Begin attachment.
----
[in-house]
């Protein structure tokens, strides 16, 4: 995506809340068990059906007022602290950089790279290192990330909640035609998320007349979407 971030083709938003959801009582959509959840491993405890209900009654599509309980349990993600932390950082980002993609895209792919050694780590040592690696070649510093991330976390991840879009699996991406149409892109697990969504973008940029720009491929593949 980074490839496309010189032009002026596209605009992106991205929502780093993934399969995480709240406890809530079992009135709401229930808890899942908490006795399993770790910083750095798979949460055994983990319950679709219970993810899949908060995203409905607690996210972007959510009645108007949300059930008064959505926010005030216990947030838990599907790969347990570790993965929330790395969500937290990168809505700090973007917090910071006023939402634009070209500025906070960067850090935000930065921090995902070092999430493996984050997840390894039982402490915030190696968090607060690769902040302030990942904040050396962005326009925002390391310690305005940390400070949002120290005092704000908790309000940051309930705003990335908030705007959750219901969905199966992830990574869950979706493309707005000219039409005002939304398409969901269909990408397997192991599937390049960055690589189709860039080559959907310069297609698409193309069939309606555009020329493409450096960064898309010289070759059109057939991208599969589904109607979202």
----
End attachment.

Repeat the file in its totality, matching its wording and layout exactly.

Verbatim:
[in-house]
């Protein structure tokens, strides 16, 4: 995506809340068990059906007022602290950089790279290192990330909640035609998320007349979407 971030083709938003959801009582959509959840491993405890209900009654599509309980349990993600932390950082980002993609895209792919050694780590040592690696070649510093991330976390991840879009699996991406149409892109697990969504973008940029720009491929593949 980074490839496309010189032009002026596209605009992106991205929502780093993934399969995480709240406890809530079992009135709401229930808890899942908490006795399993770790910083750095798979949460055994983990319950679709219970993810899949908060995203409905607690996210972007959510009645108007949300059930008064959505926010005030216990947030838990599907790969347990570790993965929330790395969500937290990168809505700090973007917090910071006023939402634009070209500025906070960067850090935000930065921090995902070092999430493996984050997840390894039982402490915030190696968090607060690769902040302030990942904040050396962005326009925002390391310690305005940390400070949002120290005092704000908790309000940051309930705003990335908030705007959750219901969905199966992830990574869950979706493309707005000219039409005002939304398409969901269909990408397997192991599937390049960055690589189709860039080559959907310069297609698409193309069939309606555009020329493409450096960064898309010289070759059109057939991208599969589904109607979202």